There's obvious pain and confusion beneath Leonard Peacock's words.
Reviewer L. Gutzman said he thought this should be required reading--a wonderful sentiment that would makes us all a little more aware and compassionate. This is a great story -- ignore the NY Times glass-half-empty mention of this book making a *social commentary* and just value, maybe even share, the view the story leaves you with. You'll be a wiser and kinder person.
36 of 41 people found this review helpful
I cried. And I actually found myself shouting out loud. That's how compelling this book is. All of the other reviewers have eloquently reported what an astounding book this is and the 5 star ratings are absolutely deserved. (If only we could give 6.) This author and the narrator are new revelations to me. What a gift. Do not pass up this book.
10 of 11 people found this review helpful
STORY (teenage fiction) - Leonard Peacock plans to shoot himself today, after he says goodbye to four people who are very important to him. You will be "in the head" of this troubled teen as he goes to school that last day, his 18th birthday, with a gun in his backpack. You will learn what's important to him and what isn't, who he loves and who he hates, and ultimately why he's planning to take his own life. Throughout the day Leonard (who's very intelligent) talks about Hamlet, Humphrey Bogart, the Holocaust, atheism, his first kiss, same-sex relations and why he wants to shoot his ex-best friend before turning the gun on himself.
This book was beautifully written. You will feel sorry for Leonard, but at the same time you will root for him to see and embrace his own strengths. The day you spend inside Leonard's head is not overdramatized or predictable. To the contrary, it feels very real. (The author gives credit to multiple mental health professionals who reviewed the book for authenticity). In the end the message is clear: Never lose sight of the light. Things will get better!
PERFORMANCE - I don't know how old this narrator was, but he did a great job of performing the complex feelings and emotions of 18-year-old Leonard Peacock. Other characters were performed equally as well.
OVERALL - I'd recommend this book to all males/females high school age and older. Teachers, parents, students, kids who are picked on or depressed, class bullies -- there's something for everyone to learn here. Some sexual situations are described, and there is some cursing.
4 of 4 people found this review helpful
I think this book should be mandatory reading for ALL high school students. I was Leonard Peacock. If I read this book back when I was in school giong through all of the nonsense that kids go through this book could have saved me. I loved loved loved this book. It's an excellent read for bully's and the kids that suffer from being bullied alike. I highly recommend this book. It's mostly just an incredibly inspiring story of never giving up hope, because things really do get better.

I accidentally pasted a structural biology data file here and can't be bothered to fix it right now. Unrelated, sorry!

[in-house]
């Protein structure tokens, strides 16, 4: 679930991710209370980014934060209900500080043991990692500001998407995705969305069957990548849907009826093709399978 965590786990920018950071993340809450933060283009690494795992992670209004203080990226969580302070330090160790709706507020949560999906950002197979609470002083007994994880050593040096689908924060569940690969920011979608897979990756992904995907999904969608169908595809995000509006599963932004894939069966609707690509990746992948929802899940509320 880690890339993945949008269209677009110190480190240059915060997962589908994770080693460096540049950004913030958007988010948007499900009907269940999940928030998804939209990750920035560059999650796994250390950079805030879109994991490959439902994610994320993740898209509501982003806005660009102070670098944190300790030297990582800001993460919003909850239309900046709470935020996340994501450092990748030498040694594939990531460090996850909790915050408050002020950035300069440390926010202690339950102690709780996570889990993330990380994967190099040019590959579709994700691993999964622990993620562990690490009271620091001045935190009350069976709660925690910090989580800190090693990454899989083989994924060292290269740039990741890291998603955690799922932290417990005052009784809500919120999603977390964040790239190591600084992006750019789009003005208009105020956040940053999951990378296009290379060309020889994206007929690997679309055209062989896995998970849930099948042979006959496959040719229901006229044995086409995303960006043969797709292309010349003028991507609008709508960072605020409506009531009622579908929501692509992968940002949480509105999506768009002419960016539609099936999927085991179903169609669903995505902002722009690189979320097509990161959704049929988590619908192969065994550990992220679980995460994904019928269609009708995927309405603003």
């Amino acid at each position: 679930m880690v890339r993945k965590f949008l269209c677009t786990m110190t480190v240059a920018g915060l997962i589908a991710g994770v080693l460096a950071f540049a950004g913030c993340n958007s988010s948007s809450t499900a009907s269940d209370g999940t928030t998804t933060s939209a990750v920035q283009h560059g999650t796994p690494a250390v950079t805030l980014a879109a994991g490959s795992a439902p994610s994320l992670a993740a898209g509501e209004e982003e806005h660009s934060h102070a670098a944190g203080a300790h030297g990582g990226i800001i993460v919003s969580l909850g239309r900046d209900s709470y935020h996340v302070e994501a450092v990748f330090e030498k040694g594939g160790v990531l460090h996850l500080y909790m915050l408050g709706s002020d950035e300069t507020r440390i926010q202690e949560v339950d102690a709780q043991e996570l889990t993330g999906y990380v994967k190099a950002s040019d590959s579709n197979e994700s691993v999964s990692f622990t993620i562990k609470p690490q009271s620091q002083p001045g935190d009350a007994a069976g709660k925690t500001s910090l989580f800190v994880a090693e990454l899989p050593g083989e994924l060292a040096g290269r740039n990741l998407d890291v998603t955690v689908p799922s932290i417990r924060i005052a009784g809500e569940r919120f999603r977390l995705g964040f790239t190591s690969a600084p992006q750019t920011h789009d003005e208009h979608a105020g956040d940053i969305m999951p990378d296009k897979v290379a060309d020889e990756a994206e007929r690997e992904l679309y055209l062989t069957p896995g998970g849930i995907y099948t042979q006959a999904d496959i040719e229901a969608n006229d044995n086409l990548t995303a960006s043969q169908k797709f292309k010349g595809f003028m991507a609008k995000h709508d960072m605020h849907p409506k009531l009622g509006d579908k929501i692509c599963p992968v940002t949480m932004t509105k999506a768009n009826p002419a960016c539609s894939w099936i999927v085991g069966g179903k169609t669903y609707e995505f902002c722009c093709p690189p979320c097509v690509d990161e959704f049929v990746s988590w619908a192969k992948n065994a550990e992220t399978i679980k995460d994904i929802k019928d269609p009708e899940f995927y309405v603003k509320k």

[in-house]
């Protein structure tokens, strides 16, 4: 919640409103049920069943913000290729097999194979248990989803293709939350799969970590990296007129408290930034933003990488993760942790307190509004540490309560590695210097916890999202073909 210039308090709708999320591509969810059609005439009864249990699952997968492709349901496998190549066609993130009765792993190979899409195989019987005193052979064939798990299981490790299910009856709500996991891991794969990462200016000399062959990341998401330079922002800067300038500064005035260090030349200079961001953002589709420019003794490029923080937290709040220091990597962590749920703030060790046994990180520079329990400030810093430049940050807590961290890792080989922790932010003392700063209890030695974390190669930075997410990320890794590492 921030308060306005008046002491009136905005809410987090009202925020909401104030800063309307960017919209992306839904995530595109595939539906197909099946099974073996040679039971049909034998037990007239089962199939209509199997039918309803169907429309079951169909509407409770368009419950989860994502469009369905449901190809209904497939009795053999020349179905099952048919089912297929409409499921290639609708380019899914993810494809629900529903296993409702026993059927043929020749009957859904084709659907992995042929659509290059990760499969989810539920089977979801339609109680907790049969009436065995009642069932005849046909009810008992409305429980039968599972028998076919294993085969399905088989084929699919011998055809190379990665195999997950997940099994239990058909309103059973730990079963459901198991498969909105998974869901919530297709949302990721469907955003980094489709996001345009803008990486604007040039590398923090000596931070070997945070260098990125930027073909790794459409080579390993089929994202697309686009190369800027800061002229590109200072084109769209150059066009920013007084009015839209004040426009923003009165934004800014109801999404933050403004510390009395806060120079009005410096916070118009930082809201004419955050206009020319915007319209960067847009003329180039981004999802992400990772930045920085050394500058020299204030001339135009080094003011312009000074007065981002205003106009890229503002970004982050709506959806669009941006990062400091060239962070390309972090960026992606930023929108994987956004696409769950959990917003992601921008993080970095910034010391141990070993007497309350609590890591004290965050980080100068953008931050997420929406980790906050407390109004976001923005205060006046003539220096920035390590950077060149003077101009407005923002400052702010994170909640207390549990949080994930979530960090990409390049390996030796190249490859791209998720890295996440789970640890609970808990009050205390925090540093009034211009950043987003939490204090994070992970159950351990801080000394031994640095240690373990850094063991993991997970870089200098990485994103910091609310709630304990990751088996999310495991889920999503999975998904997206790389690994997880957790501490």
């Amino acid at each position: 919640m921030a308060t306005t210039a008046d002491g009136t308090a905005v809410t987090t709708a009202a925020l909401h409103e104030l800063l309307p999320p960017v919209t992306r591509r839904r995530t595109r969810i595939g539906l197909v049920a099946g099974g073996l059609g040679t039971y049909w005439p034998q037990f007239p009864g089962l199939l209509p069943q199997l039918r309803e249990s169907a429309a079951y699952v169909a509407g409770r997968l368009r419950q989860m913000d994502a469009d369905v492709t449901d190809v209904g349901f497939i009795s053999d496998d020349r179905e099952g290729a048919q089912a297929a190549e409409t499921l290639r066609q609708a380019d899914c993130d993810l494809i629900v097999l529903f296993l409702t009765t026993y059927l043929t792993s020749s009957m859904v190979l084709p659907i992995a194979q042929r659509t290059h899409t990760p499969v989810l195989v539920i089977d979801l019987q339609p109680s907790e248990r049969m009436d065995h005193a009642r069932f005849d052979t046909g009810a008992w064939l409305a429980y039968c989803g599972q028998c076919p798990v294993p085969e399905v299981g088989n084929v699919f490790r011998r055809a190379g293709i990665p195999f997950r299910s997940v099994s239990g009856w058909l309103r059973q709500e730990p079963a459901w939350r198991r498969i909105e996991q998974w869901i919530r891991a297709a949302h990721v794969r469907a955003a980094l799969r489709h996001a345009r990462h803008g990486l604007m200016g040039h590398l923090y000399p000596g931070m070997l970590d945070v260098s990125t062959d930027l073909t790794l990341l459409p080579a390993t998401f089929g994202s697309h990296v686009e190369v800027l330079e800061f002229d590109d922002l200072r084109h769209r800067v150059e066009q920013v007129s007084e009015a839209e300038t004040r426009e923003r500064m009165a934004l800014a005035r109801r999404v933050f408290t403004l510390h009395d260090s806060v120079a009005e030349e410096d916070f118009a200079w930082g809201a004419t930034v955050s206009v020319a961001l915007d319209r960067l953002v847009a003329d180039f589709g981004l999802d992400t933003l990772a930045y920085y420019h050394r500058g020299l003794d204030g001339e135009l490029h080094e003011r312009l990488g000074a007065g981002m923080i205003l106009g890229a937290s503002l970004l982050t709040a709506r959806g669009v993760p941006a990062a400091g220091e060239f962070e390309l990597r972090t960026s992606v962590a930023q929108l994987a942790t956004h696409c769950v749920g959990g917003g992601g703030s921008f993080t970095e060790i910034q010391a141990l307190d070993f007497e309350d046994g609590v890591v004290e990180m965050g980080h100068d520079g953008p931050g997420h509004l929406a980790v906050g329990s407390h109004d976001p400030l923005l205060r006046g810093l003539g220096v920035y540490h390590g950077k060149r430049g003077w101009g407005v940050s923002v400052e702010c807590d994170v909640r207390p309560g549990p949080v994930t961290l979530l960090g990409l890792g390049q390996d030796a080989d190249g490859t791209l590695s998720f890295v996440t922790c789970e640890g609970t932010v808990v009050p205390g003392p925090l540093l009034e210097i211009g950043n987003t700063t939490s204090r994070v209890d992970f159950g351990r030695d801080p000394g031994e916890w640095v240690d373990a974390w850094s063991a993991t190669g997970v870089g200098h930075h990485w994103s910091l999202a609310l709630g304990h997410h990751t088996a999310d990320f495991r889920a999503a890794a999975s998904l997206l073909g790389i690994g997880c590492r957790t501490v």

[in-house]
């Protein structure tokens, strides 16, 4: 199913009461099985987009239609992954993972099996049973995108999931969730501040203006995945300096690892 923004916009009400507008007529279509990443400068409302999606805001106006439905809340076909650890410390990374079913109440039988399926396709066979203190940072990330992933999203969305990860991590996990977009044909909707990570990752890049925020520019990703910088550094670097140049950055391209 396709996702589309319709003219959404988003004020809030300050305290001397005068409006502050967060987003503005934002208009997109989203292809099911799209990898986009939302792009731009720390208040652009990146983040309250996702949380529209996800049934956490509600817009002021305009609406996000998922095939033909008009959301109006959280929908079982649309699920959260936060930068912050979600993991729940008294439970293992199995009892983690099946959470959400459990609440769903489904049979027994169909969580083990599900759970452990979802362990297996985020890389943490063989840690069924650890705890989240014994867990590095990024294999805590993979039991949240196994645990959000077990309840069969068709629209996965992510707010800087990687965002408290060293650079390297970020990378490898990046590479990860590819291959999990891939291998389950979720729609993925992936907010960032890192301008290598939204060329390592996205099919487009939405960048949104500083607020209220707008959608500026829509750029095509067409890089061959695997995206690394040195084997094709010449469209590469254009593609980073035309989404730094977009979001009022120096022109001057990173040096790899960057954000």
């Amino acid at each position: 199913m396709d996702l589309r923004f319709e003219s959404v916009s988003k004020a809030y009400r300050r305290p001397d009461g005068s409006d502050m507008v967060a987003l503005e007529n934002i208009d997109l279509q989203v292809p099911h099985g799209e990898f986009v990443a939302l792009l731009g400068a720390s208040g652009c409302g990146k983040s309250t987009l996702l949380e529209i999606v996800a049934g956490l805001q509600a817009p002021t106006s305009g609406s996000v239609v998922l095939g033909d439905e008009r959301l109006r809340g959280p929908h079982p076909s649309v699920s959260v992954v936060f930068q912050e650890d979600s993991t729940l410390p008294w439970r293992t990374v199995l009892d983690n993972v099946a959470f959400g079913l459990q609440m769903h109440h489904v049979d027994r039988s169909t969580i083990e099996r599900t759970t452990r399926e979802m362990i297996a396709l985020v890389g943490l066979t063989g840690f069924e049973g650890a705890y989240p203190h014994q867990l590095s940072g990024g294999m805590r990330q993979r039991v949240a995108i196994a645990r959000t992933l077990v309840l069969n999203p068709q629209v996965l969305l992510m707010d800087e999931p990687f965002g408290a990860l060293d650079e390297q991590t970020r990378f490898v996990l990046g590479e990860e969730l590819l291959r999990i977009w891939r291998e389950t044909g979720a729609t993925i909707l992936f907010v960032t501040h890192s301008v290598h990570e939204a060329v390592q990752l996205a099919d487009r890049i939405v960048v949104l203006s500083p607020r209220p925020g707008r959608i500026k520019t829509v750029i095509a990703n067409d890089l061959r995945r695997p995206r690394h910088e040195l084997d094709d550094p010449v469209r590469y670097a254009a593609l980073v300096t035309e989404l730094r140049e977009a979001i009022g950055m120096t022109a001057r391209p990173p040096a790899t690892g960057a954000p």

13 of 15 people found this review helpful
Would you listen to Forgive Me, Leonard Peacock again? Why?
i don't re-listen to any books, as a rule. but i might do just that at some point.<br/>it was just captivating.
What does Noah Galvin bring to the story that you wouldn’t experience if you just read the book?
he MADE the listen! one of the best narrations i've heard.
Was this a book you wanted to listen to all in one sitting?
Any additional comments?
i didn't want it to end.
8 of 9 people found this review helpful
What can I say about this novel? Completely moving. It was everything I had hoped for in a book. Detailing the psyche of a tormented young man, Matthew Quick addresses what few people in this country do. It truly sheds light on a lot of systems in this country - like the mental health system, school systems, familial relationships, etc. This needs to be a book that every young adult reads - so that they know that they are not alone in their feelings and emotions; and also to shed light on the consequences of our interactions with one another, especially during the critical developing years of our lives. Kudos to Matthew Quick! And to all of you Leonard Peacock's out there - we have heard you!
6 of 7 people found this review helpful
Often being the odd one out, I connected with Leonard in way I didn't expect. I came to love him as if he were my own.
1 of 1 people found this review helpful
First off, I loved the narrator. Great job on his part.
This book was really good. I'll admit it's hard for me to focus when listening to an audio book, I zone out alot. But when listening to Forgive Me, Leonard Peacock, I didn't want to miss a moment. I finished it in two days because I couldn't stop listening to it. It deals with feelings that teens and adults alike can relate to, being lonely, feeling like no one cares. Things I've dealt with in my life, and I feel like the author really captured all of those things and put them into a character who, despite his flaws and darkness, I really enjoyed. All in all, I really liked the book. It's worth a read.
1 of 1 people found this review helpful
This is a must read for everyone.
It will reach the core of your soul.
It's a book you will remember forever, and a book that you SHOULD remember forever.
It's honest, witty, soulful, heartbreaking and hopeful all at the same time.
1 of 1 people found this review helpful